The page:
Musings of a phenomenologist

Science, psychiatry and random musings

More mental health news

Posted by soveda on September 10, 2008

After my last rant about mental health reporting this morning reveals the following:

In complete contrast to the previous report this seems to be balanced and appropriate.

Far those who are unaware Section 136 of the 1983 Mental Health Act deals with police powers to remove someone from a public place and take them to a designated place of safety for assessment, if that person is believed to be suffering from a mental illness.

This site from 1996 details some concerns about this section of the act and possible misuse of powers. As can be seen here and here there have been problems with the interpretation of this part of the act.

And this site details the current information given by the Government about section 136.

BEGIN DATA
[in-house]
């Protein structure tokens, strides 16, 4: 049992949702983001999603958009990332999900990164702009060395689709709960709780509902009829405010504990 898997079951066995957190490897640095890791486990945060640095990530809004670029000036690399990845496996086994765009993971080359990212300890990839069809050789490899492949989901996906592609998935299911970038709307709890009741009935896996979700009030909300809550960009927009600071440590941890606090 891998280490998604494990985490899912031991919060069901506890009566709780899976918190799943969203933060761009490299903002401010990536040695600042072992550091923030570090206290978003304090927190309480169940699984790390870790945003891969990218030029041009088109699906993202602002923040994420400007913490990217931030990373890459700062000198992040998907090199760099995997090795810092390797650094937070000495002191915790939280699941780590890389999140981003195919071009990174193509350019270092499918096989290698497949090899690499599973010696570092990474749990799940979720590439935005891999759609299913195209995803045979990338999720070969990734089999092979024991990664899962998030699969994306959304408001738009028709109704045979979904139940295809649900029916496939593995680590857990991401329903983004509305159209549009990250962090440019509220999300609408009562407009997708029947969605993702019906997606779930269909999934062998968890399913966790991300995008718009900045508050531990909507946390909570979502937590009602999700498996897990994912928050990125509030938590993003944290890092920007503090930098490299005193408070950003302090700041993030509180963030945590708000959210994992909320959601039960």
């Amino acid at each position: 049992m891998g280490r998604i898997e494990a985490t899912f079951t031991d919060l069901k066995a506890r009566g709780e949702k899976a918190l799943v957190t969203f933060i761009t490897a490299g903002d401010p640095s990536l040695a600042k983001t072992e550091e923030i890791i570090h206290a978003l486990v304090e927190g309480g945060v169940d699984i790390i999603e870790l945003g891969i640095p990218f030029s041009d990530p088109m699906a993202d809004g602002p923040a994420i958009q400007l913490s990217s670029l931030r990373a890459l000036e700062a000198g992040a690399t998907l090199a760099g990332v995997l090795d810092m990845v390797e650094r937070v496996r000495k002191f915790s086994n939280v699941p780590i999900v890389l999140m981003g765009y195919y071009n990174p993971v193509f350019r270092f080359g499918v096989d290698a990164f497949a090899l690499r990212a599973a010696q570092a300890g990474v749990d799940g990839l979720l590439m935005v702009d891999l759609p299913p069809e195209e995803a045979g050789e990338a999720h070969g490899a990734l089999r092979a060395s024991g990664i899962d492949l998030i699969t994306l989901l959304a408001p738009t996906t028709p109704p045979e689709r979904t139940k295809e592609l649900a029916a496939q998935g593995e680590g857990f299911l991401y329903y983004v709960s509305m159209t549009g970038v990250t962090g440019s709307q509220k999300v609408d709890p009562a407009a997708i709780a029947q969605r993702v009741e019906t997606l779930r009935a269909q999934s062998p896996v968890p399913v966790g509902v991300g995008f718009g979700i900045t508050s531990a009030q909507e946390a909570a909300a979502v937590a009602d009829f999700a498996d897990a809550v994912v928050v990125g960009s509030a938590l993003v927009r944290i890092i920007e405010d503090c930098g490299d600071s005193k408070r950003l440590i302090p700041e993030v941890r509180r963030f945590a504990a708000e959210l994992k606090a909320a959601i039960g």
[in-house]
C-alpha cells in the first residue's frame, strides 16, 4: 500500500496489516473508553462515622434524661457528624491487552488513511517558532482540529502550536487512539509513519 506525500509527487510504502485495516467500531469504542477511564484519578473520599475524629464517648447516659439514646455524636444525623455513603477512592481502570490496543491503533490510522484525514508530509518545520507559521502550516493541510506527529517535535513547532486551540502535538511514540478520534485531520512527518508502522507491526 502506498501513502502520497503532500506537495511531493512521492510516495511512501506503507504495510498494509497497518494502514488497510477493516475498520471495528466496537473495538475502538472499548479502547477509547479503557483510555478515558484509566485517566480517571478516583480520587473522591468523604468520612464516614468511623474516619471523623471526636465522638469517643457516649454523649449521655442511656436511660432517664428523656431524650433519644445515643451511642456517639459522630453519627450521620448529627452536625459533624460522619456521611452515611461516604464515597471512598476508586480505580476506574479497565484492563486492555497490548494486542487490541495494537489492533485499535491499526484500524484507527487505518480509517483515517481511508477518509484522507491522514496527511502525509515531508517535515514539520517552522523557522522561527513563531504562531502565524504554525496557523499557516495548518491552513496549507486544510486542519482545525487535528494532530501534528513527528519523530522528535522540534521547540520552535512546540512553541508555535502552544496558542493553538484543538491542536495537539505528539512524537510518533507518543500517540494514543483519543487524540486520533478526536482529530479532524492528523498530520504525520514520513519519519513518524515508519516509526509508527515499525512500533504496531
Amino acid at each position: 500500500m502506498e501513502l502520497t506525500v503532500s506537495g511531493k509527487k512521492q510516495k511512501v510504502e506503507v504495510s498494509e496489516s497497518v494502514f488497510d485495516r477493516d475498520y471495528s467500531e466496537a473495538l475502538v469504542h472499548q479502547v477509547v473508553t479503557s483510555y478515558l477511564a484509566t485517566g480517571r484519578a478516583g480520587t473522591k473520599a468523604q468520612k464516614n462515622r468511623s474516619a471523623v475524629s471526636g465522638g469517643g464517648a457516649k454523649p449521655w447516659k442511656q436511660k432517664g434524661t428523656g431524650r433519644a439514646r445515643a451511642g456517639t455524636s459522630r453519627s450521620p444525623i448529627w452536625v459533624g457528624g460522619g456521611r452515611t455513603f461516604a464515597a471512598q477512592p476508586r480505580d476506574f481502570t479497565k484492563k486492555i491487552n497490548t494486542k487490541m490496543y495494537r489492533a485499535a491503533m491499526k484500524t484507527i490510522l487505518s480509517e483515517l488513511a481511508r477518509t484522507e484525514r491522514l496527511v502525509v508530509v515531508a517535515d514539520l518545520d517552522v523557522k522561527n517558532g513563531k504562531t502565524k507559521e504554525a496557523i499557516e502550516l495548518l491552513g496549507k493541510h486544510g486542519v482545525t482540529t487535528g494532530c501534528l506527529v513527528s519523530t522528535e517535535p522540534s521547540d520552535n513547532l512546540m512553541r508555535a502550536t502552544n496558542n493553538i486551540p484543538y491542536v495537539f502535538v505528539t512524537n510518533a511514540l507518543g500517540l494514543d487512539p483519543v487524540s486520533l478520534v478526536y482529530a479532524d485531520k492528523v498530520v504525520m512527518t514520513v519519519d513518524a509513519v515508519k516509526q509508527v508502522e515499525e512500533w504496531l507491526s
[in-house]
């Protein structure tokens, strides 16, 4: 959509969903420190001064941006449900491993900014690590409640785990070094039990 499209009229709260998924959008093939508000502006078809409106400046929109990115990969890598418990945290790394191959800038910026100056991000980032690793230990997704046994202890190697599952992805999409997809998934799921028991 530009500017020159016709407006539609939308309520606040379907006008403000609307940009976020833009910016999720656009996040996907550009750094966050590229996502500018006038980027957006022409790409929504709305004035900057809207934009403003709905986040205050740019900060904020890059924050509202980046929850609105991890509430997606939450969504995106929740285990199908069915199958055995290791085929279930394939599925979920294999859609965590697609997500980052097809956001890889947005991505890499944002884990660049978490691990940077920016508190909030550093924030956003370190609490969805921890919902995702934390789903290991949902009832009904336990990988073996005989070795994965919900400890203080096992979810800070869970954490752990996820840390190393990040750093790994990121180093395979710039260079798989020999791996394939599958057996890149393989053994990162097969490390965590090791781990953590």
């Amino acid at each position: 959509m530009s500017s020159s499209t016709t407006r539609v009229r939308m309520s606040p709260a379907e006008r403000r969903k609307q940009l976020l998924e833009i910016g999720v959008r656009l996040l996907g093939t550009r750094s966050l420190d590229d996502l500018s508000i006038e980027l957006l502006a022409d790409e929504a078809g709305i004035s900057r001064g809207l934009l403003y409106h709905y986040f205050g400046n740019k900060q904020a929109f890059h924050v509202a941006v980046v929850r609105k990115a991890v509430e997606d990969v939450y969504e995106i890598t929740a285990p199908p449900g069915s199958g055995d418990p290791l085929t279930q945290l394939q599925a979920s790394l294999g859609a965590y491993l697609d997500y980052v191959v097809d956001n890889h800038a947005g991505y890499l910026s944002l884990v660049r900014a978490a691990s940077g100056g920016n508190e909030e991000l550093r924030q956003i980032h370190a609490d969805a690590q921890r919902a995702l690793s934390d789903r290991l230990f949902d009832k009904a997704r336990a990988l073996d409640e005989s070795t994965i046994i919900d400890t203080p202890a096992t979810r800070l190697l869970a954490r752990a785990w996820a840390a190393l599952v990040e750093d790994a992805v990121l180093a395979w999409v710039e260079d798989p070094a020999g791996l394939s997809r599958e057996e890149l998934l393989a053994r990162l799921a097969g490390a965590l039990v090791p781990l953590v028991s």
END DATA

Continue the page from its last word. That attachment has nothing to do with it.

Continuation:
Now some important points, in the article it states that:

“It is generally agreed that police custody should be used only in exceptional cases”

The Code of practice states:

“The place of safety 10.5 The identification of preferred places of safety is a matter for local agreement. However, as a general rule it is preferable for a person thought to be suffering from mental disorder to be detained in a hospital rather than a police station. Regard should be had to any impact different types of place of safety may have on the person held and hence on the outcome of an assessment. Once the person has been removed to a particular place of safety, they cannot be transferred to a different place of safety.”

This is important, I don’t know how many people reading this have seen a custody suite but it isn’t the most therapeutic of environments. (Mind you some “136 suites” in hospitals are not terribly therapeutic either).

What would be the likely mental state of people detained under section 136?

  • Scared
  • Hallucinating
  • Suicidal
  • Persecuted/paranoid
  • Angry

Just off the top of my head. And let’s not forget that the aim of a detention under section 136 is in order to assess someone’s mental state. This relies on (well partly) being able to talk to the person, is a custody suite the best place to do this?

Further reading:



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